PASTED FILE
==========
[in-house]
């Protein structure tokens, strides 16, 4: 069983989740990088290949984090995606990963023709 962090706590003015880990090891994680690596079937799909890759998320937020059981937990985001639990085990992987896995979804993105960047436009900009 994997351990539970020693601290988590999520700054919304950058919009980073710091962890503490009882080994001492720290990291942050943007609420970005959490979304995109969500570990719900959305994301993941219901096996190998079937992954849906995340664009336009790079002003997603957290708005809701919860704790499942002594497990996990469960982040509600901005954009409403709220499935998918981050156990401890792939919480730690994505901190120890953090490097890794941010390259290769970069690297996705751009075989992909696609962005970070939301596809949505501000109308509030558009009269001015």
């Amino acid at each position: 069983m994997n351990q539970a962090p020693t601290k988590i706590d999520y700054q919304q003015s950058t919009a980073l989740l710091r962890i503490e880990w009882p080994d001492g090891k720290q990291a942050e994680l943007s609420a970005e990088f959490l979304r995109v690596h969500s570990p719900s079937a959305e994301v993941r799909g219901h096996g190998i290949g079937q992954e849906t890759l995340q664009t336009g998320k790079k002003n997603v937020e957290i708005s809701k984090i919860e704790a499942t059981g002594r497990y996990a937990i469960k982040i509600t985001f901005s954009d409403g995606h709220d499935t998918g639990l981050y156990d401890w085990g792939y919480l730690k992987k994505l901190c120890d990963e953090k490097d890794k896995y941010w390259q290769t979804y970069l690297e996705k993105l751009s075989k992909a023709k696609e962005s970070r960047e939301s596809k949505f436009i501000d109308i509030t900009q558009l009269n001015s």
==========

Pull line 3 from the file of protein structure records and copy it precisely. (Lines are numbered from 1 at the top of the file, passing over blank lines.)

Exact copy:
């Amino acid at each position: 069983m994997n351990q539970a962090p020693t601290k988590i706590d999520y700054q919304q003015s950058t919009a980073l989740l710091r962890i503490e880990w009882p080994d001492g090891k720290q990291a942050e994680l943007s609420a970005e990088f959490l979304r995109v690596h969500s570990p719900s079937a959305e994301v993941r799909g219901h096996g190998i290949g079937q992954e849906t890759l995340q664009t336009g998320k790079k002003n997603v937020e957290i708005s809701k984090i919860e704790a499942t059981g002594r497990y996990a937990i469960k982040i509600t985001f901005s954009d409403g995606h709220d499935t998918g639990l981050y156990d401890w085990g792939y919480l730690k992987k994505l901190c120890d990963e953090k490097d890794k896995y941010w390259q290769t979804y970069l690297e996705k993105l751009s075989k992909a023709k696609e962005s970070r960047e939301s596809k949505f436009i501000d109308i509030t900009q558009l009269n001015s």